It’s good to be King... The one thing he sure wasn’t doing while being the leader of his country and a great deal of what was then the free world, was golfing every day.
Reminds me of the one about the Washington Biological Survey banded a bunch of ducks and turned them loose. Due to space they put Wash Biol Surv and their phone number for people to report if they shot one. Later they got a message, “I shot one of your ducks. I tried the recipe on the band, and it tasted terrible!”
It’s all fun and games until someone hacks to you tiny pieces with a broadsword.
That’s exactly like my mom used to make it.
I sympathize with you. I have similar dog problems, caused by an 85 lb. Pitador and a 110 lb. Great Dane.
THIS Richard. Richard I (Lionheart) = Steely Dan's reference.
Raise up your glass to Good King John
King John ("Lackland" of Magna Carta fame) followed Richard I.
That was Richard I.
Well, duh, he was king.
Interesting. Would like to see more articles like this.
Everyone drank ale for the reason you mention. They used to process the ingredients three times giving three different strength beers for different people. The first and strongest batch went to the men, the second to women and the final, called small beer, was for the kids.
I once saw a record of the rations given to various members of Henry VIII’s court. A lady in waiting was given 2 loaves, a pound of roast beef and a gallon of ale for BREAKFAST! They must have been merry times.
Hands down, the last line is the most misunderstood and misquoted line of all Shakespeare's work.
Cade. Be brave, then; for your captain is brave, and vows reformation. There shall be in England seven halfpenny loaves sold for a penny; the three-hooped pot shall have ten hoops; and I will make it felony to drink small beer. All the realm shall be in common, and in Cheapside shall my palfrey go to grass. And when I am king,as king I will be, 40 All. God save your majesty! Cade. I thank you, good people: there shall be no money; all shall eat and drink on my score; and I will apparel them all in one livery, that they may agree like brothers, and worship me their lord. Dick. The first thing we do, lets kill all the lawyers.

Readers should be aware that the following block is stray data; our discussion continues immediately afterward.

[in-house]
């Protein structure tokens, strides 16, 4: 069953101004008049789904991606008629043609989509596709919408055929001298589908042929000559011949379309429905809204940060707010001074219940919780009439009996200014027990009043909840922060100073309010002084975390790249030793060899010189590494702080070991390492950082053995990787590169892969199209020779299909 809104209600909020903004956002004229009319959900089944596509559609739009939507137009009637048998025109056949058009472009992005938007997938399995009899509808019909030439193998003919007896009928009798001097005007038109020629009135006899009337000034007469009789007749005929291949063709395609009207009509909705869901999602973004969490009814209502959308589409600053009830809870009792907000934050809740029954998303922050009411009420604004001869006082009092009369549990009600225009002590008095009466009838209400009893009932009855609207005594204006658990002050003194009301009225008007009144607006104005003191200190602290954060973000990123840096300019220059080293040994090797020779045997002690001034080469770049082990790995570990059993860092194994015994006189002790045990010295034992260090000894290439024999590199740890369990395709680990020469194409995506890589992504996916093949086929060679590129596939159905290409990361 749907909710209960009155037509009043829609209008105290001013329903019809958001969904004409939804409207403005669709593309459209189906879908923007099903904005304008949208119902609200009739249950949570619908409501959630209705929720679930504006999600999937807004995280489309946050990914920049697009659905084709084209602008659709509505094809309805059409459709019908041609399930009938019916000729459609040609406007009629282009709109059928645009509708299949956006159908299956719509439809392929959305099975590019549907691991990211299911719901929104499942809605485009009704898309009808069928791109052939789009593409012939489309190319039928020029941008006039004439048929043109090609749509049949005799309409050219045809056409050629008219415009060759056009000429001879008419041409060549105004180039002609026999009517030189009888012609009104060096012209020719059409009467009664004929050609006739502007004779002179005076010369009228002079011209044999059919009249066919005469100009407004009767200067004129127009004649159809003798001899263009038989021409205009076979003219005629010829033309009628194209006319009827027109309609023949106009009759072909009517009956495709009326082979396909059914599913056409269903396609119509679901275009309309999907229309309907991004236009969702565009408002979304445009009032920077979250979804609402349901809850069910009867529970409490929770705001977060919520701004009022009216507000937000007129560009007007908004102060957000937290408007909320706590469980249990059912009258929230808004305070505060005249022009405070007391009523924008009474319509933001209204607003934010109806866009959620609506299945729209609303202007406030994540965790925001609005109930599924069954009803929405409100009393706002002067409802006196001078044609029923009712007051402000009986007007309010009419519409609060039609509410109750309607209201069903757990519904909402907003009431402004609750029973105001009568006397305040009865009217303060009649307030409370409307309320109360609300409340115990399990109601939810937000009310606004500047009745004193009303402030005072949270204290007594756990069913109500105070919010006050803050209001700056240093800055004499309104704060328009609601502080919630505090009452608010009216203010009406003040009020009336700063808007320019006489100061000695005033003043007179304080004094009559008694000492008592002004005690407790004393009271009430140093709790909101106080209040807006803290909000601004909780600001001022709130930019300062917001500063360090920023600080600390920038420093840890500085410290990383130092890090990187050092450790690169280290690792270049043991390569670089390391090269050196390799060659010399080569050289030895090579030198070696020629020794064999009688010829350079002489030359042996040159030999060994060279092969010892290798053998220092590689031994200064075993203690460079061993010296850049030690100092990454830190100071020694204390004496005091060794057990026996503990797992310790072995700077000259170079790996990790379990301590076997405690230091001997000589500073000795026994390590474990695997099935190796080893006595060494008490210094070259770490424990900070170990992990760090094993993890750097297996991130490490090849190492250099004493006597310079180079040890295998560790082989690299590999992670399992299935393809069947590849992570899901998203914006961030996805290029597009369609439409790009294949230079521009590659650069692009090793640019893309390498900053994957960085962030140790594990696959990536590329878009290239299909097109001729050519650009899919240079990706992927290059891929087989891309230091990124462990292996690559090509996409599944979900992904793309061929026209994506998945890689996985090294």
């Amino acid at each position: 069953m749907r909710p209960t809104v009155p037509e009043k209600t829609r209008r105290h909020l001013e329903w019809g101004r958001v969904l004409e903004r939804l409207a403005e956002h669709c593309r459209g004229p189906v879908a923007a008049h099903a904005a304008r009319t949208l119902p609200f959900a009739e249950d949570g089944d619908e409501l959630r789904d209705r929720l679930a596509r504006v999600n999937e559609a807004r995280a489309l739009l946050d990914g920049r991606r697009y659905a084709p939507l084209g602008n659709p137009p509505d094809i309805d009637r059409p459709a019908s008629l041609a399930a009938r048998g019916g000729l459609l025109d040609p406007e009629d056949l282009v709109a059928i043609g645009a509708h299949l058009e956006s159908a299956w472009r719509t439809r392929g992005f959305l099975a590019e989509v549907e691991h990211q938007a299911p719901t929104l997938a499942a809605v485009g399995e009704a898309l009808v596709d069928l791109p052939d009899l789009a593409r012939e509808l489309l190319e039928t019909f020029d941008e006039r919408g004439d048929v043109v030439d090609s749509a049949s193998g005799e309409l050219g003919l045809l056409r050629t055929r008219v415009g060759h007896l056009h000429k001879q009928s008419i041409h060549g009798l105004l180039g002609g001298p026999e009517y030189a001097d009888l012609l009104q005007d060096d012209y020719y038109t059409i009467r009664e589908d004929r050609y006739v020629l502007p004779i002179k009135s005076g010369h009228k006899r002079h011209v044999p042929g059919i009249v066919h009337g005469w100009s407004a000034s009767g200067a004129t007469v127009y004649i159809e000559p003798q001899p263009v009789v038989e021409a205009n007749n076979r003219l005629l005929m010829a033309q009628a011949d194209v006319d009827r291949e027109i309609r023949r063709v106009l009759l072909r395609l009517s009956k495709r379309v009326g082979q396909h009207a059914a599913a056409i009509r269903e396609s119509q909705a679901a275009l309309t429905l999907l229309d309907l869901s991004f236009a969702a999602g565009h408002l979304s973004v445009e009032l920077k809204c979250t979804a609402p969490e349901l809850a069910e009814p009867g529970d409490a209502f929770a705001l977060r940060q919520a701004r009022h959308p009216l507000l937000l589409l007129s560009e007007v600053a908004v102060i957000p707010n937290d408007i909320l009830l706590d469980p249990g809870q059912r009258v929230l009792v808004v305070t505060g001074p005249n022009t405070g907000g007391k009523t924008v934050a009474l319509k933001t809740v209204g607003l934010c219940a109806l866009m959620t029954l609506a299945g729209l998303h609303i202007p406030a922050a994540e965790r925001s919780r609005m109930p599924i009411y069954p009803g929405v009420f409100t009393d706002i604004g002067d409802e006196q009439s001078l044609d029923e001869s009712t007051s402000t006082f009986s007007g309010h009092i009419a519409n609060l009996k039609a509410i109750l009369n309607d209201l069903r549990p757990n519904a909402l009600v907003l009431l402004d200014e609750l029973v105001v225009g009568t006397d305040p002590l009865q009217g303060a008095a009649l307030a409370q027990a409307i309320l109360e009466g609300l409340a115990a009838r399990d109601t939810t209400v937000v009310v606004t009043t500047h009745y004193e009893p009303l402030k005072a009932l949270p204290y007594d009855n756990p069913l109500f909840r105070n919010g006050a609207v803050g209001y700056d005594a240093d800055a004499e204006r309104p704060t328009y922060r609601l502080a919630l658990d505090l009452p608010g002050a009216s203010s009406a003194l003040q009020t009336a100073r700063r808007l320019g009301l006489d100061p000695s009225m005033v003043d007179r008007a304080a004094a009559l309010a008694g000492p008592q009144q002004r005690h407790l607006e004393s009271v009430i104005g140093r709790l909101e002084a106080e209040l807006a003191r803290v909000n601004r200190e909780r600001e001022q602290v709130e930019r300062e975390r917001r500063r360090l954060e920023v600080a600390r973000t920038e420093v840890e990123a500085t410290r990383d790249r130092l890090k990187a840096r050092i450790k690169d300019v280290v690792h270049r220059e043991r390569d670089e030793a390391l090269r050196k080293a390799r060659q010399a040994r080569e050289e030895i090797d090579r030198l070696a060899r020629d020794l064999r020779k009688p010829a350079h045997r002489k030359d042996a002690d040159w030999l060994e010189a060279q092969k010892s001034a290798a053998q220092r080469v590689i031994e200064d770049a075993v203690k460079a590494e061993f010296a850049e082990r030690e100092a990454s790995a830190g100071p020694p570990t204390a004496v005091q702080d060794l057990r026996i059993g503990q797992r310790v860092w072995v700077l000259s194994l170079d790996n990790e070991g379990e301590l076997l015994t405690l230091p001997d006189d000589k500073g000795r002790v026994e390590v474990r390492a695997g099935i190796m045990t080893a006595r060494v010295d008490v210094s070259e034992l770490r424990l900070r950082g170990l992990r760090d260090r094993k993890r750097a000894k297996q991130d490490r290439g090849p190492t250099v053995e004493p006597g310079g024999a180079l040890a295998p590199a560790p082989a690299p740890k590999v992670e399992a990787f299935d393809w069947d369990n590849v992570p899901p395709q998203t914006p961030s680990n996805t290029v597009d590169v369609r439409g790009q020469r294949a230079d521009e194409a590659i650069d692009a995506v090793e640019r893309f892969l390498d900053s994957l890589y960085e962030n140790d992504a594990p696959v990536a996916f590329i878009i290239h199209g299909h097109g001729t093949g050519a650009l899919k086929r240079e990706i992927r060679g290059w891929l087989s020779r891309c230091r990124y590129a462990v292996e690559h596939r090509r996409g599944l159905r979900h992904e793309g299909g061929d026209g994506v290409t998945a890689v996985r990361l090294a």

Henry the Sixth, Part Two. Act IV, Scene 2. [emphasis added]
Sorry, don’t buy it.
Richard III throughout his life was at the very peak of the English aristocracy. Throughout his brother’s reign he was his #1 right-hand man.
He had anything at all he wanted to eat throughout his life. I seriously doubt his diet changed much after becoming King.
Had a hunch he ate well.
Never heard of that line. How is it misunderstood, it seems pretty clear at first sight.
So yes, one can argue that good comedy has that "germ" of truth. But the line is almost universally misinterpreted, for obvious reasons.
Now, you too, can be a bore at parties. :)
Note: this topic was posted 8/24/2014. Thanks afraidfortherepublic and abb.
Egg and bacon
Egg, sausage and bacon
Egg and Spam
Egg, bacon and Spam
Egg, bacon, sausage and Spam
Spam, bacon, sausage and Spam
Spam, egg, Spam, Spam, bacon and Spam
Spam, Spam, Spam, egg and Spam
Spam, Spam, Spam, Spam, Spam, Spam, baked beans, Spam, Spam, Spam and Spam
Lobster Thermidor aux crevettes with a Mornay sauce, garnished with truffle pâté, brandy and a fried egg on top, and Spam.